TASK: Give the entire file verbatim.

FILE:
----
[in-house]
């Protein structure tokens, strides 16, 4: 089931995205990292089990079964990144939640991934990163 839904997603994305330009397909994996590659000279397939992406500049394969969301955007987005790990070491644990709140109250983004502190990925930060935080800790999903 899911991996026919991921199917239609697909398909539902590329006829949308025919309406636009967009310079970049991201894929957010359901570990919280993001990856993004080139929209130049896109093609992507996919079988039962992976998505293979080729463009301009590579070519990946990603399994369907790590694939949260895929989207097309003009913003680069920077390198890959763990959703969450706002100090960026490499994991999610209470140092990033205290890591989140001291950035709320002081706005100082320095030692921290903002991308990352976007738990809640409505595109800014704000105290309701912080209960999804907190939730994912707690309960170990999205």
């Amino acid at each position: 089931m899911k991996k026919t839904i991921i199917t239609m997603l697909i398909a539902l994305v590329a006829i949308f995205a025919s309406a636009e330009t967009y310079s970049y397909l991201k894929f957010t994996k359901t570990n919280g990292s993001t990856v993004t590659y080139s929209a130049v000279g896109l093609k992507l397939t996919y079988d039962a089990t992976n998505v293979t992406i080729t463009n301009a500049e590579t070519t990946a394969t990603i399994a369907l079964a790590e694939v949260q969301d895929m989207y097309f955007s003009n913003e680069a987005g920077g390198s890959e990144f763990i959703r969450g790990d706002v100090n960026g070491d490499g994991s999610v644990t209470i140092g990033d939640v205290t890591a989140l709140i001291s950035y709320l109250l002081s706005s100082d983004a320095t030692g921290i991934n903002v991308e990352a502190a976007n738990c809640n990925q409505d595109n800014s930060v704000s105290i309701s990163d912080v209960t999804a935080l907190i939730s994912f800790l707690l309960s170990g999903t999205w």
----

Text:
[in-house]
């Protein structure tokens, strides 16, 4: 089931995205990292089990079964990144939640991934990163 839904997603994305330009397909994996590659000279397939992406500049394969969301955007987005790990070491644990709140109250983004502190990925930060935080800790999903 899911991996026919991921199917239609697909398909539902590329006829949308025919309406636009967009310079970049991201894929957010359901570990919280993001990856993004080139929209130049896109093609992507996919079988039962992976998505293979080729463009301009590579070519990946990603399994369907790590694939949260895929989207097309003009913003680069920077390198890959763990959703969450706002100090960026490499994991999610209470140092990033205290890591989140001291950035709320002081706005100082320095030692921290903002991308990352976007738990809640409505595109800014704000105290309701912080209960999804907190939730994912707690309960170990999205």
């Amino acid at each position: 089931m899911k991996k026919t839904i991921i199917t239609m997603l697909i398909a539902l994305v590329a006829i949308f995205a025919s309406a636009e330009t967009y310079s970049y397909l991201k894929f957010t994996k359901t570990n919280g990292s993001t990856v993004t590659y080139s929209a130049v000279g896109l093609k992507l397939t996919y079988d039962a089990t992976n998505v293979t992406i080729t463009n301009a500049e590579t070519t990946a394969t990603i399994a369907l079964a790590e694939v949260q969301d895929m989207y097309f955007s003009n913003e680069a987005g920077g390198s890959e990144f763990i959703r969450g790990d706002v100090n960026g070491d490499g994991s999610v644990t209470i140092g990033d939640v205290t890591a989140l709140i001291s950035y709320l109250l002081s706005s100082d983004a320095t030692g921290i991934n903002v991308e990352a502190a976007n738990c809640n990925q409505d595109n800014s930060v704000s105290i309701s990163d912080v209960t999804a935080l907190i939730s994912f800790l707690l309960s170990g999903t999205w």